EXCLUSIVE: Uber Says It's Making 3 Important Social Impacts With Weed Deliveries

Zinger Key Points
  • Uber Eats entered Canada in 2015 and it turned out to be “a fantastic market” to experiment in, exec says.
  • Uber Eat now offers marijuana deliveries in Toronto and 20 other cities in Ontario

With a mission to “be a go and get platform, to go anywhere and get anything,” Uber Eats’ partnership with Leafly LFLY last year to deliver weed directly to consumers' homes in Canada was a natural evolution, according to the company. 

With this evolution, Uber Technologies Inc UBER is having an effect on three social dynamics, Jessie Young, global lead of new verticals at Uber, told Benzinga’s Javier Hasse Wednesday at the Benzinga Cannabis Capital Conference in Miami Beach.

“So, the first is that by elevating cannabis on the Uber Eat App, I believe that we’re able to help combat some of the illicit markets. Not to get rid of it, but to say that you don’t need to choose the illicit market anymore,” Young said.

In addition to raising the bar both in terms of safety and quality, the tech giant thinks it can help contribute to reducing impaired driving, she said. 

The third social impact, according to the Uber executive: elevating the experience of underrepresented small to medium businesses.

"It's a real privilege to be able to work and partner with an industry that is intimate and endemic."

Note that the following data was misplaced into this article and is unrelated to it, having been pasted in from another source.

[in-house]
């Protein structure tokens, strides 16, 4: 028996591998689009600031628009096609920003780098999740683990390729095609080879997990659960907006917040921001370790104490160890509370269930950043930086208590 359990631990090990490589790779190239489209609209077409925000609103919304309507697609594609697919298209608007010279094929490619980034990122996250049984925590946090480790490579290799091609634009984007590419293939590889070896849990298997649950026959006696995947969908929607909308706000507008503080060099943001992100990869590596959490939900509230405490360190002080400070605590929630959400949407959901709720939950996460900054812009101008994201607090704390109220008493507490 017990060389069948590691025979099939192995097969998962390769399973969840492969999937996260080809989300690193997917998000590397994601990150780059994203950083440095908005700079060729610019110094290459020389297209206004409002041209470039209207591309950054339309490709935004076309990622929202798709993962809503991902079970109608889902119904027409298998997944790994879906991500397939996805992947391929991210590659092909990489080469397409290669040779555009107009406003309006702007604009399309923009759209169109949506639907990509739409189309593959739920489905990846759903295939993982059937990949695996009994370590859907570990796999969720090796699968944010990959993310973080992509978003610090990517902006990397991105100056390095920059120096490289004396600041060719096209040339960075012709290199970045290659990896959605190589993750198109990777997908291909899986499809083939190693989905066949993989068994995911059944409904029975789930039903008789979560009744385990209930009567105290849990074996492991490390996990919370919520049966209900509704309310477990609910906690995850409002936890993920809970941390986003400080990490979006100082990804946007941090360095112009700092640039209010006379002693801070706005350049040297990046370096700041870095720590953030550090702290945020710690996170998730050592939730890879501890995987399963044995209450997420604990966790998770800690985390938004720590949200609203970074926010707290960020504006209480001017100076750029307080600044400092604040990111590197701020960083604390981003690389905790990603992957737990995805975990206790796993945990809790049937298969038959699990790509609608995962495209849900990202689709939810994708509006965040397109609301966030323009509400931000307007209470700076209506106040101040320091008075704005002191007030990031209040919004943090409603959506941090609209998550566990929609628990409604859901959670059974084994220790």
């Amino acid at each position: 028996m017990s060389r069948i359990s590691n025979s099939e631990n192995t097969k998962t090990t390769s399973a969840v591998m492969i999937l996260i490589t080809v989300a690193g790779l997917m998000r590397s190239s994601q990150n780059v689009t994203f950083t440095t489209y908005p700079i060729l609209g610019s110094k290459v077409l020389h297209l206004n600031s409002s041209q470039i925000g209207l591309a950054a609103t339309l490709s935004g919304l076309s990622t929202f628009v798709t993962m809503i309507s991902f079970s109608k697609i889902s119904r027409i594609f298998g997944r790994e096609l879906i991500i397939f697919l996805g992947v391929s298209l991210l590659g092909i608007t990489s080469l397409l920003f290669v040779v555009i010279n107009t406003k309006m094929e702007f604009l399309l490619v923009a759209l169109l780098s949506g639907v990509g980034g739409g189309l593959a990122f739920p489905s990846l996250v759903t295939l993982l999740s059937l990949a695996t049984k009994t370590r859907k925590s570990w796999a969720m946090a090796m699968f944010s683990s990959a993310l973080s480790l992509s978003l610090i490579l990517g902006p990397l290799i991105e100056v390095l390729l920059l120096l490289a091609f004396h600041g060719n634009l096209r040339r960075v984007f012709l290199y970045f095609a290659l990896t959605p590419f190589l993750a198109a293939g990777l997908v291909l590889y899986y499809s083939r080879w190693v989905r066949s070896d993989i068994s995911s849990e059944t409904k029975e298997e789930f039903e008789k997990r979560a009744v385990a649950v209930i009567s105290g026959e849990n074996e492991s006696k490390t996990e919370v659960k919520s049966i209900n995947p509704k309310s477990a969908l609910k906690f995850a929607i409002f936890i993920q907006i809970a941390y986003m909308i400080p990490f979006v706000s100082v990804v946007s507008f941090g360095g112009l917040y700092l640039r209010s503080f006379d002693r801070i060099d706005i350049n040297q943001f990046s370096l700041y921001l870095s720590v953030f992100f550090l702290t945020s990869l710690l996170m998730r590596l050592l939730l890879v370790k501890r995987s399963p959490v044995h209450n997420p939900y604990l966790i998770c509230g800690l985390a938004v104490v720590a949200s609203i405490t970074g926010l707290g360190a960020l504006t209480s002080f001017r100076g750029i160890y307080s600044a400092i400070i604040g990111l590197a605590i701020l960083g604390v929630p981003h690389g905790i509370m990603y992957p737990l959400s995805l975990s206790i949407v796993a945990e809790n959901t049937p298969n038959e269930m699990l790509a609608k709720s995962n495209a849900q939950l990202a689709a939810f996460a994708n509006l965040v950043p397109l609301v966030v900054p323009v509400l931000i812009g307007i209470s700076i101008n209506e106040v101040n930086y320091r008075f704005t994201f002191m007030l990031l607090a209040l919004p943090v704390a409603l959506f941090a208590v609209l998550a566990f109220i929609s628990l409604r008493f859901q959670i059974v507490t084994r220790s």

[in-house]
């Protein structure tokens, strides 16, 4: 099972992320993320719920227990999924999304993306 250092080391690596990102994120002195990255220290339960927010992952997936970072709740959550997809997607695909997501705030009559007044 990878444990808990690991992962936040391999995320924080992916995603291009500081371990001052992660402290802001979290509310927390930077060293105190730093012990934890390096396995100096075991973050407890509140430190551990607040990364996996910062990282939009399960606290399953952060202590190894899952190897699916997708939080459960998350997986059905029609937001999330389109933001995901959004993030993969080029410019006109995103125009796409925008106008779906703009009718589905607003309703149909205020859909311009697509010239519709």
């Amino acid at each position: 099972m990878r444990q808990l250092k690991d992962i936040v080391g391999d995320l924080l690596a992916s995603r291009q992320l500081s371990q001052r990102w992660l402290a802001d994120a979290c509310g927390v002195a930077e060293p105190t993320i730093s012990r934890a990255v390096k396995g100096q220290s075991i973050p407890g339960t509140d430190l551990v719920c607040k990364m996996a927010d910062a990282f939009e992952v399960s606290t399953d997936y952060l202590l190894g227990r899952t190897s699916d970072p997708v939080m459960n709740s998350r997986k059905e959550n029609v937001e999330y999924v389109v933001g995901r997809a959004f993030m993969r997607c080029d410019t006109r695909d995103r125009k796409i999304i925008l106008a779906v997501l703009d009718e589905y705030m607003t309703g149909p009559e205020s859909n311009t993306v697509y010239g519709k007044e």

Why Canada? Uber Eats entered Canada in 2015 and it turned out to be “a fantastic market” to experiment with, Young said. Of course, cannabis is federally legal in Canada, unlike the U.S.

“As we started to think about what the right operating model might look like, we were really able to test them on the ground with a lot of really established merchants and in a more established legislative regime.” 

In addition to being an interesting and $3-billion market, the Canadian cannabis scene brought the opportunity for Uber to serve its customers in two ways, Young explained.

The first is on the merchant side, Uber's "bread and butter" is partnering with small to medium businesses to be able to empower their local commerce efforts. The second is on the customer side.

“When we thought about how to do that it was natural for us to partner with someone who was, as I say, really endemic in the industry and this is one of our priorities,” Young said. “And so, finding a partner that also had trust and safety at its core was really important to us.”

Uber Eats now offers marijuana deliveries in Toronto and 20 other cities in Ontario. Customers pick anything from pre-rolls to edibles and flower to accessories to be delivered to their door in around 60 minutes. The products are delivered by specific drivers free of no charge and no cash payments — the advantage of federal legality.

“If we can help advance participation in the marketplace, that is just as important as the regulations that are about reducing prohibition,” Young said.

Uber's Jessie Young and Benzinga's Javier Hasse at the Benzinga Cannabis Capital Conference Wednesday in Miami Beach. Photo by Kelsey Wilkerson. 

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